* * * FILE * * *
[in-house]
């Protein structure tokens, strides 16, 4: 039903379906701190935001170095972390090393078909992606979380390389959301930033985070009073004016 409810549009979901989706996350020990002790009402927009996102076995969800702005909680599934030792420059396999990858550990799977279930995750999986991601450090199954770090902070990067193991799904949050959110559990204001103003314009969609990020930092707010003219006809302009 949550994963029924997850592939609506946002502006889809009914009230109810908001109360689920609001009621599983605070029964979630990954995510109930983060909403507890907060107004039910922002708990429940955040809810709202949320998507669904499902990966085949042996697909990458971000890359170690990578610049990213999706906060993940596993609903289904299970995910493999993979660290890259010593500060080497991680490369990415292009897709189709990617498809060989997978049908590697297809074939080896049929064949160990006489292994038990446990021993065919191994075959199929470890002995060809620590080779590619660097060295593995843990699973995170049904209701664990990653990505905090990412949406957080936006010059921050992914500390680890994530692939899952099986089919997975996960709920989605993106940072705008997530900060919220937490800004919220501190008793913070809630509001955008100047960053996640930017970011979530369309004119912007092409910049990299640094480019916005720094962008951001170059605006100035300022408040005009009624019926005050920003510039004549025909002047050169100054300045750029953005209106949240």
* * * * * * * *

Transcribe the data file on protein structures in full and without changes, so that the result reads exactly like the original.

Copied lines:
[in-house]
């Protein structure tokens, strides 16, 4: 039903379906701190935001170095972390090393078909992606979380390389959301930033985070009073004016 409810549009979901989706996350020990002790009402927009996102076995969800702005909680599934030792420059396999990858550990799977279930995750999986991601450090199954770090902070990067193991799904949050959110559990204001103003314009969609990020930092707010003219006809302009 949550994963029924997850592939609506946002502006889809009914009230109810908001109360689920609001009621599983605070029964979630990954995510109930983060909403507890907060107004039910922002708990429940955040809810709202949320998507669904499902990966085949042996697909990458971000890359170690990578610049990213999706906060993940596993609903289904299970995910493999993979660290890259010593500060080497991680490369990415292009897709189709990617498809060989997978049908590697297809074939080896049929064949160990006489292994038990446990021993065919191994075959199929470890002995060809620590080779590619660097060295593995843990699973995170049904209701664990990653990505905090990412949406957080936006010059921050992914500390680890994530692939899952099986089919997975996960709920989605993106940072705008997530900060919220937490800004919220501190008793913070809630509001955008100047960053996640930017970011979530369309004119912007092409910049990299640094480019916005720094962008951001170059605006100035300022408040005009009624019926005050920003510039004549025909002047050169100054300045750029953005209106949240």